favor. The long lag works in your favor. People are loaded
with anticipation, said Paul Dergarabedian, an analyst for
box-office tracker Hollywood.com. Other franchises, if you
go too long, they lose that pop and excitement, and its hard
to get that back.
It didnt help that Scary Movie 5 got the franchises
worst reviews. Critics havent much cared for any of the
Scary Movie flicks, but reviews for the latest were almost
universally bad.
In limited release, director Terrence Malicks drama To
the Wonder had a modest start, taking in $130,000 in 18
theaters for an average of $7,222 a cinema. That compares to
a $9,074 average in 3,003 theaters for 42.
To the Wonder stars Ben Affleck, Olga Kurylenko,
Rachel McAdams and Javier Bardem in a dreamlike, poetic
musing on love.
Estimated ticket sales for Friday through Sunday at U.S.
and Canadian theaters, according to Hollywood.com. Where
available, latest international numbers are also included.
Final domestic figures will be released today.
1. 42, $27.3 million.
2. Scary Movie 5, $15.2 million ($3.5 million interna-
tional).
3. The Croods, $13.2 million ($25.5 million interna-
tional).
4. G.I. Joe: Retaliation, $10.8 million ($15.6 million
international).
5. Evil Dead, $9.5 million ($2.9 million international)..
6. Jurassic Park in 3-D, $8.8 million ($1.3 million inter-
national).
7. Olympus Has Fallen, $7.3 million.
8. Oz the Great and Powerful, $4.9 million ($5.2 million
international).
9. Tyler Perrys Temptation, $4.5 million.
10. The Place Beyond the Pines, $4.1 million ($2.2 mil-
lion international).
42 scores big at home,
Cruise dominates overseas
BOX OFFICE
By SANDY COHEN
The Associated Press
LOS ANGELES The
MTV Movie Awards spread
the golden popcorn prizes
around, and even included a
touch of Bollywood.
The Avengers won
three awards, including the
top prize, movie of the year.
Silver Linings Playbook
also collected three awards.
Several stars, including show
host Rebel Wilson, won a
pair of prizes.
Whats the opposite of
humbled? Were Biebered
to be standing here, said
Avengers writer-director
Joss Whedon as he accepted
the top prize Sunday. This
is the award that means the
most to me. I am so grateful
and very excited for 2015;
were going to bring you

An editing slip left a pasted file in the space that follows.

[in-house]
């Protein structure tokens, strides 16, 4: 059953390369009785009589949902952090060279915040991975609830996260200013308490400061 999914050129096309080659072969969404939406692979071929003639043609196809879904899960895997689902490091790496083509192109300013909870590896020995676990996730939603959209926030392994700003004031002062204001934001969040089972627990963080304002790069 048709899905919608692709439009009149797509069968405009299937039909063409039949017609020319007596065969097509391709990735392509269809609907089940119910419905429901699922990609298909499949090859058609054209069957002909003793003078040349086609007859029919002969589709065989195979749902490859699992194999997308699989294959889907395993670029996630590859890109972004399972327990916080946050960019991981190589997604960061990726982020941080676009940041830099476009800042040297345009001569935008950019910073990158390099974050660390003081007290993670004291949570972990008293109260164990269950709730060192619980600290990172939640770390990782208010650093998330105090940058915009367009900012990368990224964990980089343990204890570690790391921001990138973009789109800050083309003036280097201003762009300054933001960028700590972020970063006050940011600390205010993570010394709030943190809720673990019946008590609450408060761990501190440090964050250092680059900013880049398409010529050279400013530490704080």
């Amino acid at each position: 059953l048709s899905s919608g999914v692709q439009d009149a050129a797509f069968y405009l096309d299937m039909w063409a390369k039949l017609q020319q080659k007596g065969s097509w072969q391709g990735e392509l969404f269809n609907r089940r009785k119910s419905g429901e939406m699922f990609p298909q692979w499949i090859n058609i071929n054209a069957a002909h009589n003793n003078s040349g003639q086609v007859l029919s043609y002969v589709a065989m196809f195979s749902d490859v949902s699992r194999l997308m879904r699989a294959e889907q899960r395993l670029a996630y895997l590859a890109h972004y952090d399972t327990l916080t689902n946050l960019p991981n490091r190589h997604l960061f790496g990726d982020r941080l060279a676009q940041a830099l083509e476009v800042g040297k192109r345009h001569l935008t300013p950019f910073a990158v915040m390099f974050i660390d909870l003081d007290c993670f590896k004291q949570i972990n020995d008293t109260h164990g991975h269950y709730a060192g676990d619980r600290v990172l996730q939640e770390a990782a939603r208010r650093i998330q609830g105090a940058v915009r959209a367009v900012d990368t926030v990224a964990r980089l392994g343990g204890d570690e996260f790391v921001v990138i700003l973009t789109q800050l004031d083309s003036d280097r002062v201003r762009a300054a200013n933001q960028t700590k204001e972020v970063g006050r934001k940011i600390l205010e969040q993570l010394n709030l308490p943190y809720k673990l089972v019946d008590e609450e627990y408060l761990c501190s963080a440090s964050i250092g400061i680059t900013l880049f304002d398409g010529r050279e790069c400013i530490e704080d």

Avengers 2.
The Avengers also won
best fight and best villain for
actor Tom Hiddleston.
Silver Linings Playbook
won best performance for
stars Bradley Cooper and
Jennifer Lawrence and best
kiss for the on-screen smooch
they share. Cooper accept-
ed his award and the kiss
prize. Lawrence was not at
Sundays ceremony.
Wilson, who opened
and closed the show wear-
ing Iron Man-style armor,
won breakthrough perfor-
mance for her work in Pitch
Perfect and shared in the
films award for best musi-
cal moment. Its stars, includ-
ing Brittany Snow and Skylar
Astin, opened the show with
a mash-up medley.
Other musical acts were
Macklemore & Ryan Lewis
and Selena Gomez, who
debuted her new song,
Come and Get It, with a
Bollywood-inspired perfor-
mance.
The MTV Movie Awards
are as much about the antici-
pated movies of the upcom-
ing summer season as they
are about the finest films of
last year. Fans vote online for
the winners in traditional and
irreverent categories such as
best fight, best kiss and best
shirtless performance.
Twilight heartthrob
Taylor Lautner won the shirt-
less award.
The show also includ-
ed new footage from next
months Iron Man 3 and
the world premiere of The
Hunger Games: Catching
Fire trailer, introduced
by one of its stars, Liam
Hemsworth. Stars from other
summer films including
Chris Pine, Zoe Saldana and
Zachary Quinto from the Star
Trek sequel and Vin Diesel
and Michelle Rodriguez from
the Fast & Furious fran-
chise appeared as present-
ers during the ceremony.
Other presenters included
Brad Pitt, Chris Rock, Adam
Sandler, Seth Rogen, Zac
Efron, Snoop Dogg/Lion and
Kim Kardashian.
Hollywood has increas-
ingly used the fan-driven
MTV Movie Awards as a
platform to promote its sum-
mer product. This year, the
show was moved up from
June to April to incorporate
the entire blockbuster season,
which begins in early May.
Honorees and presenters
represent upcoming movies,
and the ceremony is typically
peppered with commercials
for forthcoming films and
DVD releases.
Emma Watson, a star of this
summers The Bling Ring,
received the Trailblazer
Award. Will Ferrell wore a
three-piece suit covered in
dollar bills to accept the
Comedic Genius Award from
Game of Thrones star Peter
Dinklage.
The Avengers takes
top prize at MTV
Movie Awards
DALLAS (AP) Former President George W. Bush has
become a grandfather.
His twin daughter Jenna Bush Hager gave birth to her first
child, a daughter, on Saturday night in New York City.
The former president announced the birth in a statement
Sunday. The babys name is Margaret Laura Mila Hager.
Jenna Bush Hager is a contributing correspondent for the
Today show. Shes married to Henry Hager.
The former president says the baby was named for her
grandmothers.
He says he and former first lady Laura Bush met their
beautiful granddaughter today, adding, Jenna and Mila are
healthy. And our family is elated.
This is a big month for the family. The George W. Bush
Presidential Center will be dedicated April 25 on the campus
of Southern Methodist University in Dallas
By MICHAEL TARM
The Associated Press
CHICAGO Strains
of classical music echoed
on Sunday not inside an
august concert hall but in
a bleak Chicago jail where the